Sunday, April 26, 2009


Carter, R & Nunan, D, 2001 The Cambridge Guide to Teaching English to Speakers of other Languages. Cambridge University Press

- The teaching and materials of ESP are founded on the results of needs analysis

- Initial questions in ESP preparation:

Ø What do student need to do with English?

Ø Which of the skills do they need to master and how well?

Ø Which genres do they need to master, either for comprehension or Production purposes?

- Main Components in ESP needs analysis:

1. Target Situation Analysis

- What learners will have to do in English in the target situation?

- What skills and language do they need?

2. Learning Situation Analysis

- What are the learners’ subjective perception of their English?

3. Present Situation Analysis

- Investigation of learners’ weaknesses or lacks.

4. Means Analysis

- Analysis of the environment in which English is taught versus

that in which it is used.

- Outline of Needs Analysis procedures

1. Deciding objects of analysis,

2. Selecting Method & instrument for data collection,

3. Data Collection,

4. Data Analysis

5. Results

6. Course / Syllabus Design


(Courtesy: Eleni Bindaka and Marisa Christopoulou)

NA can be carried out in a number of different ways which can be classified as either inductive (case studies, observations etc.) or deductive (questionnaires, surveys etc.) (Berwick,1989: 56-7) Some of the most common ones are: (West, 1994: 7-8)

1. Pre-course placement/diagnostic tests which estimate the language level of the learners.

2. Entry tests on arrival which can have a diagnostic value and identify learners’ language weaknesses and lacks.

3. Observation of classes which are of value mainly for deficiency analysis.

4. Surveys based on questionnaires which have been established as the most common method and help us draw a profile of our learners’ needs/lacks/wants/learning styles/strategies etc. and at the same time make them aware of these

needs/lacks etc.

5. Structured interview which consists of pre-planned questions the answers to which can either be recorded or written down.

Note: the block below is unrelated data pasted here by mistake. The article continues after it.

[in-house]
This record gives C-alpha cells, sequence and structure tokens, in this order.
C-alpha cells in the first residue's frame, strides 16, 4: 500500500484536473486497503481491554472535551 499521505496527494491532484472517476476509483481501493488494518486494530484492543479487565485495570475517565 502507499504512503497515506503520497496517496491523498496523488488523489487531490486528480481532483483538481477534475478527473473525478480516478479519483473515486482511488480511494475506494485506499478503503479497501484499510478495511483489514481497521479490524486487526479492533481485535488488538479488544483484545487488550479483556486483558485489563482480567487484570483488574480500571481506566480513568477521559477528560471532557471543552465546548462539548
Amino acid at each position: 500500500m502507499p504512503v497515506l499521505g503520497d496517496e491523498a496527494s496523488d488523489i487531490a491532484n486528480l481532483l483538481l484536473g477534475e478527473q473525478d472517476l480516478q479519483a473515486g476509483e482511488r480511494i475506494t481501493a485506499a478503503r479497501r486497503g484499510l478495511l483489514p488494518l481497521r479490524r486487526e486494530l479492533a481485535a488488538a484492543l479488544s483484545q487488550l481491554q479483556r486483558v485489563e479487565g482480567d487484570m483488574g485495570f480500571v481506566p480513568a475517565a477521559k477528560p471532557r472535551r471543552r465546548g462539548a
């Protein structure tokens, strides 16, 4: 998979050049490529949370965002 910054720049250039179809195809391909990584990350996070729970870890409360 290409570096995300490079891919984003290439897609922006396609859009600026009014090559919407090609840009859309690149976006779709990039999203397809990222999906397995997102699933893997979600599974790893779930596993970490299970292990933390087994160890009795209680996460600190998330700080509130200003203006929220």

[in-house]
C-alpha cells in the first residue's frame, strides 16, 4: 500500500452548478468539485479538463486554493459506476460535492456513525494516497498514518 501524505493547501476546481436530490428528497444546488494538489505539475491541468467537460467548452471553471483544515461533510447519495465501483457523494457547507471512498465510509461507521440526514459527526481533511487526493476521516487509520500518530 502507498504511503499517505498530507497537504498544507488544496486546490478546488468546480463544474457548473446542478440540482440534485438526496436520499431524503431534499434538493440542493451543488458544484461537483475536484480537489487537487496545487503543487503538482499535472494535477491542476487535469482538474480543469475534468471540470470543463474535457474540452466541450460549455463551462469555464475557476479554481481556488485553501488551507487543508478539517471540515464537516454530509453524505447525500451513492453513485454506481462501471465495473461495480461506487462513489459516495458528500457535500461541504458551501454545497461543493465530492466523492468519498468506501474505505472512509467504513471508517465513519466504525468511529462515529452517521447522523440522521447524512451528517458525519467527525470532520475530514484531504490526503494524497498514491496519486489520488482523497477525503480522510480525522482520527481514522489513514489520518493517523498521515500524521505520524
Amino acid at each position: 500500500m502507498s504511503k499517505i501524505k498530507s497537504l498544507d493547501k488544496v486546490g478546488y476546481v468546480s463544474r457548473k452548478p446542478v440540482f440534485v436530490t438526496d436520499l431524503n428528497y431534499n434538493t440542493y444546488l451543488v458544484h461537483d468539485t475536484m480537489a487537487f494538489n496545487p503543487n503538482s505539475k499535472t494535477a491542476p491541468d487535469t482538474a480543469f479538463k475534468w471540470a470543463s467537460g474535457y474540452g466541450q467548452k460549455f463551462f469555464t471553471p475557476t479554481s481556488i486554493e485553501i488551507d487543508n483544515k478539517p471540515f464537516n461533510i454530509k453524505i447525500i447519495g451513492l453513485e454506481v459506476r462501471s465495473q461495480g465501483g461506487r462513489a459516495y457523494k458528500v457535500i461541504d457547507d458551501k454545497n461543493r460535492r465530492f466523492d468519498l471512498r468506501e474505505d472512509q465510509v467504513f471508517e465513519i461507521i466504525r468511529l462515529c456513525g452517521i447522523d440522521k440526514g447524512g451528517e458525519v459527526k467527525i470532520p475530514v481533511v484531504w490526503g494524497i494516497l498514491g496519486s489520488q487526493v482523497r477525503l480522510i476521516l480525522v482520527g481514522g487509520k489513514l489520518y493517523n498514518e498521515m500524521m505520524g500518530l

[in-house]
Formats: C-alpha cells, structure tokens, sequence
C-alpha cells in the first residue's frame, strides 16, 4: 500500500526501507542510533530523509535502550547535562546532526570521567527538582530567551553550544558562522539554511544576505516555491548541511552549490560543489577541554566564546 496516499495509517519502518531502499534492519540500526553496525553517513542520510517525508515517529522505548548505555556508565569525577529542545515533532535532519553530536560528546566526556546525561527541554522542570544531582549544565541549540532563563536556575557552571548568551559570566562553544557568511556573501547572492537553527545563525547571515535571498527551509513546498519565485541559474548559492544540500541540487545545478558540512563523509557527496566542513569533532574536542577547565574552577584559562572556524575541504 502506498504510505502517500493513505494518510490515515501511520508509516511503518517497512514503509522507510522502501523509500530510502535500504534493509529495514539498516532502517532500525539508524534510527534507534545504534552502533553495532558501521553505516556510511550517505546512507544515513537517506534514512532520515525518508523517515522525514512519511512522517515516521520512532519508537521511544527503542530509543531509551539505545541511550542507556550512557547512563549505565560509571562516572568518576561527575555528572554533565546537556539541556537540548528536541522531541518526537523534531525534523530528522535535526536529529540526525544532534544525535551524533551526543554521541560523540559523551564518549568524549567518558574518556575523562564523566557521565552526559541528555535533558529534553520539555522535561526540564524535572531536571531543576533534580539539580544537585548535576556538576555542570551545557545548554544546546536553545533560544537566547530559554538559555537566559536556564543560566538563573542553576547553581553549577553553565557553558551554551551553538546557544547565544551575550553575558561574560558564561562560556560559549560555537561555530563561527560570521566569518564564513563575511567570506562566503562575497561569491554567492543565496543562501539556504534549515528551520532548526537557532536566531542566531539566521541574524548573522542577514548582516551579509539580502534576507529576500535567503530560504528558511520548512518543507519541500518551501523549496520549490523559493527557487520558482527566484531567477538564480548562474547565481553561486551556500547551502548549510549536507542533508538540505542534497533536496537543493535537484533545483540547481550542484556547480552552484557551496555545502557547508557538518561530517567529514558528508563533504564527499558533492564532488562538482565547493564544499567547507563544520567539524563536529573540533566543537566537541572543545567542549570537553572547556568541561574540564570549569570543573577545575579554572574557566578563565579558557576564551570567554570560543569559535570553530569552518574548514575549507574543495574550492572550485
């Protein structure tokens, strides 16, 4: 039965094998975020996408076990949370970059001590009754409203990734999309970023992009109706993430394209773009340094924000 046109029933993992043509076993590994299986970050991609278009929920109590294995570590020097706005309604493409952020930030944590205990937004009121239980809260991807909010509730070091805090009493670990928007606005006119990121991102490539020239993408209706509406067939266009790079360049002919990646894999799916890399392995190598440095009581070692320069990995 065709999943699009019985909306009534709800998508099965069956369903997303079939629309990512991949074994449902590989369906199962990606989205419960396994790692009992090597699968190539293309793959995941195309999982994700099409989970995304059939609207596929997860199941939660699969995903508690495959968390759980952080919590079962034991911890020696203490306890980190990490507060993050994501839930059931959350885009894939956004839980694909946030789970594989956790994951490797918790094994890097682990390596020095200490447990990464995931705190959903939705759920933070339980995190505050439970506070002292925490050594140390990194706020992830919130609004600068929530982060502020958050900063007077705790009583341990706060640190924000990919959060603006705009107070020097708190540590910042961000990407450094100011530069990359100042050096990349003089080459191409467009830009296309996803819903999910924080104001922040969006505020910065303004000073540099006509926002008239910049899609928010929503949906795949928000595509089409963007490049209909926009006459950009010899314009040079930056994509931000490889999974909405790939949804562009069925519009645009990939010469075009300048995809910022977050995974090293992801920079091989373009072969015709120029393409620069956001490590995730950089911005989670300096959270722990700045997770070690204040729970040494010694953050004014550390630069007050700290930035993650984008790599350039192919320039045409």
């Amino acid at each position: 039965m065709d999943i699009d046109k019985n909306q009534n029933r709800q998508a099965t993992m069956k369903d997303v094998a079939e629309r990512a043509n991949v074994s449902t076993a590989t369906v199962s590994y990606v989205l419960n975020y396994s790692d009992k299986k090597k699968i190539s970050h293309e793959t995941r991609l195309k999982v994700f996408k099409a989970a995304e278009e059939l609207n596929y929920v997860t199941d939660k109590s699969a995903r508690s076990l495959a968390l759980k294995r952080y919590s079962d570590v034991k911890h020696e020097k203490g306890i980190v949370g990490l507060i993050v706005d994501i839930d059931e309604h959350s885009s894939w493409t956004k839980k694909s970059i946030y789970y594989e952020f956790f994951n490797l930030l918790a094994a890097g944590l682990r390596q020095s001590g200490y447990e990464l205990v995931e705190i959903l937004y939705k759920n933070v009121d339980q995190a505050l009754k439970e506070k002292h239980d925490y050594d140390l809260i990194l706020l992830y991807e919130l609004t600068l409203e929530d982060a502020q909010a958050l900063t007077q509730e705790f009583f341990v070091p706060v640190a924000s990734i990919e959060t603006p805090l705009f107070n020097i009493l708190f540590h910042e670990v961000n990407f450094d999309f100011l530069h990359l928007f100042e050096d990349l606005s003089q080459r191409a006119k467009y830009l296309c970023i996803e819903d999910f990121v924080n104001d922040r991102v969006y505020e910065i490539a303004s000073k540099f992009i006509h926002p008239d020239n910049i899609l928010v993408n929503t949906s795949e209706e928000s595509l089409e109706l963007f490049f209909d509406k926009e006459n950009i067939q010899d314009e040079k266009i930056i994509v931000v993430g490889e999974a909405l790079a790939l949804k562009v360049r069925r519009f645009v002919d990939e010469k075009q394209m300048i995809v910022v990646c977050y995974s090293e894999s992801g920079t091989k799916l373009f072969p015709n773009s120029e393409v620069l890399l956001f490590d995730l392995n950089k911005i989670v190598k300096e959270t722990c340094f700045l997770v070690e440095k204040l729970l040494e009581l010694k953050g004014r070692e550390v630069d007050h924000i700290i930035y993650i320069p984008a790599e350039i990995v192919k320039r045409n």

6. Learner diaries which can be used as supplementary to end-of-course questionnaires offering retrospective, qualitative information.

7. Case studies which provide in-depth information about the needs and difficulties of individual learners or groups.

8. Final evaluation/feedback usually in the form of questionnaires which provides information on the evaluation of the course and helps design/improve the next course.

It is clear that depending on the method of data collection NA can be (West, 1994: 5):

a. off-line’, which is conducted in advance of the course, so that there is plenty of time for syllabus design and materials preparation.

b. ‘on line’ or ‘first-day’, which is carried out when learners start the course.

c. ‘on-going needs re-analysis’ which reformulates objectives periodically as awareness of the demands of the target situation increases and the needs become more focused.

It is important to have in mind that there is no single approach to needs analysis or method of data collection and that a combination or adaptation to one’s own teaching situation might be more illuminating. What is of paramount importance to remember is that what really matters is not perhaps the data collected through a NA process/project, but how we exploit it to our students’ benefit. In the light of the above we favour the use of an on-line questionnaire (at the beginning of the school year) which, as the course progresses and hopefully the needs awareness increases, can turn into an on-going needs re-analysis. The following questionnaire is an indicative example of an on-line NA, which can be adapted according to your students’ needs, interests and profile.


West, R. (1994) “State of the art article: Needs Analysis in Language Teaching”,

ELTJ, 27/1. 1-29

Sample ESP Needs Analysis (Learning Situation Analysis)

1. What’s your job/intended profession precisely?

2. How much do you use English?

3. What fields/ topics do you need to talk about?

4. In which of these areas do you most need to improve your English?

5.Are you doing anything to improve your English at the moment?

6. Do you do anything else in English-CNN, subtitled movies, DVD, newspapers?

7. What resources do you have at home/ work? (Dictionary- bilingual/ monolingual, Internet access, TV/ DVD, Pressnewspapers or magazines)

8. What’s the next thing you have to do in English?

9. Any conferences/ meetings/ trips/presentations coming up?

10. How far do you want to go with your English (listening, speaking, reading, writing)?

Source: Alex Case

- Discussion

Methods for the analysis of the 4 components?

- Group Project

Conducting ESP needs analysis on various target situations and groups of learners.

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